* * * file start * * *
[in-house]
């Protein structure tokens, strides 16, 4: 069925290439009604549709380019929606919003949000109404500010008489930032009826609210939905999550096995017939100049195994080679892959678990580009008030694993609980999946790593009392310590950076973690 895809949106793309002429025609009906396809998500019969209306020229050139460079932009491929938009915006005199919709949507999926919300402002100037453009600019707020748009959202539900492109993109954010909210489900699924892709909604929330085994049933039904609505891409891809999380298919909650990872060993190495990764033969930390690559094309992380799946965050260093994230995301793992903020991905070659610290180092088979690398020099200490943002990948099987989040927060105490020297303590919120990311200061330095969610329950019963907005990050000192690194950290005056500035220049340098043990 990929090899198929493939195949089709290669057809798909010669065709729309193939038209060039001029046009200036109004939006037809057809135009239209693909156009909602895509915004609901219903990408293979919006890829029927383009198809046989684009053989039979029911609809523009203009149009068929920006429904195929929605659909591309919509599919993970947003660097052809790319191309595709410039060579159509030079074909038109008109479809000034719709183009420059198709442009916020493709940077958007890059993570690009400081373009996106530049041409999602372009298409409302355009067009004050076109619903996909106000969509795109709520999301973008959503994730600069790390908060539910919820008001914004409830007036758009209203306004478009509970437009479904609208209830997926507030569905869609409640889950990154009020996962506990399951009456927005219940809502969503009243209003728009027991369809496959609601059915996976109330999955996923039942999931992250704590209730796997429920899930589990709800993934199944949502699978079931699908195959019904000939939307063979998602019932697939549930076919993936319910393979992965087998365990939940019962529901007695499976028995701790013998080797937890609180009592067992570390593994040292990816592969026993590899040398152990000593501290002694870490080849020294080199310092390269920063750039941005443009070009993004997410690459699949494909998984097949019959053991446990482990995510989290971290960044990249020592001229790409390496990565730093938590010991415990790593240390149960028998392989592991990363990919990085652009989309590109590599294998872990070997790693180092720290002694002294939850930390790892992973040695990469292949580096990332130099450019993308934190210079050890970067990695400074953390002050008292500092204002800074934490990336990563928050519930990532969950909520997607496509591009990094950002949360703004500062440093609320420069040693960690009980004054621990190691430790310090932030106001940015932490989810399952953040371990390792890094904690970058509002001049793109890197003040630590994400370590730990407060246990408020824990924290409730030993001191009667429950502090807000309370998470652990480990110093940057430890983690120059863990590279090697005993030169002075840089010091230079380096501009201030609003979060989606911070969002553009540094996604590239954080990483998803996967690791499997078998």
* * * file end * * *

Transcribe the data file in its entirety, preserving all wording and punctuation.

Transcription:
[in-house]
């Protein structure tokens, strides 16, 4: 069925290439009604549709380019929606919003949000109404500010008489930032009826609210939905999550096995017939100049195994080679892959678990580009008030694993609980999946790593009392310590950076973690 895809949106793309002429025609009906396809998500019969209306020229050139460079932009491929938009915006005199919709949507999926919300402002100037453009600019707020748009959202539900492109993109954010909210489900699924892709909604929330085994049933039904609505891409891809999380298919909650990872060993190495990764033969930390690559094309992380799946965050260093994230995301793992903020991905070659610290180092088979690398020099200490943002990948099987989040927060105490020297303590919120990311200061330095969610329950019963907005990050000192690194950290005056500035220049340098043990 990929090899198929493939195949089709290669057809798909010669065709729309193939038209060039001029046009200036109004939006037809057809135009239209693909156009909602895509915004609901219903990408293979919006890829029927383009198809046989684009053989039979029911609809523009203009149009068929920006429904195929929605659909591309919509599919993970947003660097052809790319191309595709410039060579159509030079074909038109008109479809000034719709183009420059198709442009916020493709940077958007890059993570690009400081373009996106530049041409999602372009298409409302355009067009004050076109619903996909106000969509795109709520999301973008959503994730600069790390908060539910919820008001914004409830007036758009209203306004478009509970437009479904609208209830997926507030569905869609409640889950990154009020996962506990399951009456927005219940809502969503009243209003728009027991369809496959609601059915996976109330999955996923039942999931992250704590209730796997429920899930589990709800993934199944949502699978079931699908195959019904000939939307063979998602019932697939549930076919993936319910393979992965087998365990939940019962529901007695499976028995701790013998080797937890609180009592067992570390593994040292990816592969026993590899040398152990000593501290002694870490080849020294080199310092390269920063750039941005443009070009993004997410690459699949494909998984097949019959053991446990482990995510989290971290960044990249020592001229790409390496990565730093938590010991415990790593240390149960028998392989592991990363990919990085652009989309590109590599294998872990070997790693180092720290002694002294939850930390790892992973040695990469292949580096990332130099450019993308934190210079050890970067990695400074953390002050008292500092204002800074934490990336990563928050519930990532969950909520997607496509591009990094950002949360703004500062440093609320420069040693960690009980004054621990190691430790310090932030106001940015932490989810399952953040371990390792890094904690970058509002001049793109890197003040630590994400370590730990407060246990408020824990924290409730030993001191009667429950502090807000309370998470652990480990110093940057430890983690120059863990590279090697005993030169002075840089010091230079380096501009201030609003979060989606911070969002553009540094996604590239954080990483998803996967690791499997078998």